What Makes a Good Compromise in Divorce?
Compromise is a necessary part of life. Differences inevitably arise in our personal and work lives. Resolution of these differences generally takes place through negotiation. The goal of negotiation is to reach an understanding, which means compromise.
Is Calvin right? How would you describe a good compromise? Does it leave everybody mad? Is a compromise that leaves anybody
mad really a good one? I don’t thinks so.
Generally speaking, there are two recognized methods of negotiation:
- Distributive bargaining, also known as “win-lose,” “zero-sum,” and “divide-the-pie” negotiation, assumes that resources are fixed and that future relationship between the parties is unimportant. Everyday examples include buying a house or car.
- Integrative bargaining, also known as “win-win,” “interest-based,” and “expand-the-pie” negotiation, can lead to better outcomes when issues are complex and the parties value their future relationship.
Divorce typically involves multiple, complex, ongoing issues, including parenting, property and cash flow. Divorcing couples, especially those with children, are interested not only in a fair settlement, but also in having a comfortable post-divorce relationship. They want to be able to co-parent their children effectively. Most want to put family members and friends at ease without having to take sides. They also want to be able to participate in graduations, weddings, holiday gatherings and other social events without the angst that they have seen their divorced friends and family members experience.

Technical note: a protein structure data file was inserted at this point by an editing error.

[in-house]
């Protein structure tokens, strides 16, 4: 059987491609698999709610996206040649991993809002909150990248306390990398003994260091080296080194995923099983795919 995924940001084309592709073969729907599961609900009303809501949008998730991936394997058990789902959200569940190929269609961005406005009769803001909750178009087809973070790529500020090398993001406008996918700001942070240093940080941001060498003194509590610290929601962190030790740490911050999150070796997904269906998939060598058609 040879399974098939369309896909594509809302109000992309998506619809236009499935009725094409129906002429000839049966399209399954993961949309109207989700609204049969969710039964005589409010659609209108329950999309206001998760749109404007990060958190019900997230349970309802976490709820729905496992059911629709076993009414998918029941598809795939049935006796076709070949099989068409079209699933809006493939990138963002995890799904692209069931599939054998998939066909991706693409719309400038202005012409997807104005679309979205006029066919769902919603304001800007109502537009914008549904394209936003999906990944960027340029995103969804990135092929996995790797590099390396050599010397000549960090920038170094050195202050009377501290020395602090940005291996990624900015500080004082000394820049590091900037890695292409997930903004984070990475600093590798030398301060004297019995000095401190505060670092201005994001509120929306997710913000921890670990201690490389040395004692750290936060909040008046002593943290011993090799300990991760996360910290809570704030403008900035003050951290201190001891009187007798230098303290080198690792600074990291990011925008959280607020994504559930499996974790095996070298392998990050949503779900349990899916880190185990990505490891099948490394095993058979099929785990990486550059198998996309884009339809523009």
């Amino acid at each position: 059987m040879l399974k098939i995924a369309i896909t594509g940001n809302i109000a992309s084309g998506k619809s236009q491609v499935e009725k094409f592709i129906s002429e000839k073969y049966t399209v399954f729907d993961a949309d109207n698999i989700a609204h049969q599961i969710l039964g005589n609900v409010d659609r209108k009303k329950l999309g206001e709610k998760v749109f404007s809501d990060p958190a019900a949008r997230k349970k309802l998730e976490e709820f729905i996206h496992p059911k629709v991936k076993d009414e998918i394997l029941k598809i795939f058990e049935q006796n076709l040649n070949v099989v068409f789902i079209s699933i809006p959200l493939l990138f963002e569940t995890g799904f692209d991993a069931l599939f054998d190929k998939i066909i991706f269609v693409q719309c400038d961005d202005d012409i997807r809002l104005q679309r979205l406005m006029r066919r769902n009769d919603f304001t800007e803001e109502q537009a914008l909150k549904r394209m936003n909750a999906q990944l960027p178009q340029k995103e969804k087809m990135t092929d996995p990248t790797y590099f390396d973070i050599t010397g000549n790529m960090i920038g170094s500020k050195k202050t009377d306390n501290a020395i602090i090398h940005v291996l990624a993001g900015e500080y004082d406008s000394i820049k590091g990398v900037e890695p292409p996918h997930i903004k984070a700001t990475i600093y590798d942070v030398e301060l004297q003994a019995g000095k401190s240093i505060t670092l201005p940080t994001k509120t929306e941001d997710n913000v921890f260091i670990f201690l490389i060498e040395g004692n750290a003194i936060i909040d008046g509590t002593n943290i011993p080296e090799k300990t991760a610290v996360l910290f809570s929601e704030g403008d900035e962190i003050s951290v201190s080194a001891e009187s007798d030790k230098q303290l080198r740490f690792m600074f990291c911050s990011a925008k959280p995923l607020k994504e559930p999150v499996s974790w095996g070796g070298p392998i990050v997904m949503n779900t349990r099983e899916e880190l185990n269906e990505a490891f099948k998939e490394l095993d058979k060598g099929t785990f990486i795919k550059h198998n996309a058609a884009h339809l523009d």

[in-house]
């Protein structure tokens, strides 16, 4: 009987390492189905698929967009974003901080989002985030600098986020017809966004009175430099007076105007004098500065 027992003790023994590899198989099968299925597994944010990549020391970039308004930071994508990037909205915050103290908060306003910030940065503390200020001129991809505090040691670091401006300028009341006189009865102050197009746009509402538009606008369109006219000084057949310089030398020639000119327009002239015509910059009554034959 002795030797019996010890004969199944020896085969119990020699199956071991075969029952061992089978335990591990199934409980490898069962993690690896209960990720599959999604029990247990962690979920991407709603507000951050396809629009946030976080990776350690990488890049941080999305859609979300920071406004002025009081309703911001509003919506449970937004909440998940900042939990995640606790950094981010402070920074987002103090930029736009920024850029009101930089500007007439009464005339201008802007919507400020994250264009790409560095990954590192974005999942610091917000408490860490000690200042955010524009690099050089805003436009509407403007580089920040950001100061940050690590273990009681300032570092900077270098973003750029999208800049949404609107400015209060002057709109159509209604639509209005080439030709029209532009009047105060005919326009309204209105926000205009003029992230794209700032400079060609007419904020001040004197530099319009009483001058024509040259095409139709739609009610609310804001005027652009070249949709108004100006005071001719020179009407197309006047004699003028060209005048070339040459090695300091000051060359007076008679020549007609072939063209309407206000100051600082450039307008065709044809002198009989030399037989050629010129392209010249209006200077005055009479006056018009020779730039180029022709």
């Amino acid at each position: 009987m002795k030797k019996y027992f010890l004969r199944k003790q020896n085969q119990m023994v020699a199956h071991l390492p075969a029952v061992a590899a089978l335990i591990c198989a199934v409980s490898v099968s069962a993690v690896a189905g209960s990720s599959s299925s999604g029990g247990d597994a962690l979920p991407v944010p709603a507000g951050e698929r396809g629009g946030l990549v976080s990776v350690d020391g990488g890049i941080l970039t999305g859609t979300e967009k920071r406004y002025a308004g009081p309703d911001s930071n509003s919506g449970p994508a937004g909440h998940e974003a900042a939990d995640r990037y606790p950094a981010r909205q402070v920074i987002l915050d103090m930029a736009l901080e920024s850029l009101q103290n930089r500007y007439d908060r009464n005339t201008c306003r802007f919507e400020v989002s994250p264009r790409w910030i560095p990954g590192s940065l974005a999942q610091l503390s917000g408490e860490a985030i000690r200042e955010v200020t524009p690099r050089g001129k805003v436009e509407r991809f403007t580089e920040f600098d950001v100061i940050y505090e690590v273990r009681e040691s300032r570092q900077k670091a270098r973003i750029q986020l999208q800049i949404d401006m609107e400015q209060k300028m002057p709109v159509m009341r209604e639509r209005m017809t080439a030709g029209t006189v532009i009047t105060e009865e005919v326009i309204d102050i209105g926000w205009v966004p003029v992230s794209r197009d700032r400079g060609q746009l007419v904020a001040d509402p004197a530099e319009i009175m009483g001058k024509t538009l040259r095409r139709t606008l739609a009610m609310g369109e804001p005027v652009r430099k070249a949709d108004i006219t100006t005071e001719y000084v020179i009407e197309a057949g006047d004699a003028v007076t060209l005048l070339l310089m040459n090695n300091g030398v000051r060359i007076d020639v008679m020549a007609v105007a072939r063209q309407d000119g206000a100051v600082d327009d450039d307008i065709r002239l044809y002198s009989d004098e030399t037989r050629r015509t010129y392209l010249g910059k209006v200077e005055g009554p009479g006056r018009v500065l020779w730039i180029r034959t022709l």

Traditional divorce processes encourage the parties to take positions on various issues, exchange settlement proposals, and, ultimately, either make compromises or go to trial. Compromises are made and one or both parties are mad.
The Collaborative law process, however, uses interest-based negotiation techniques to help them to achieve these interests. Use of integrative bargaining encourages them to express their goals, which more often than not are shared goals. Once the relevant information has been gathered, the parties have the often-difficult conversations about their fears and hopes. They are encouraged to generate and evaluate potential settlement options. Agreeing to a plan for the future requires compromise by each party. But because the compromises follow open, cooperative discussion and are made for the benefit of the family as a whole, they can leave everybody hopeful about the future … not mad.
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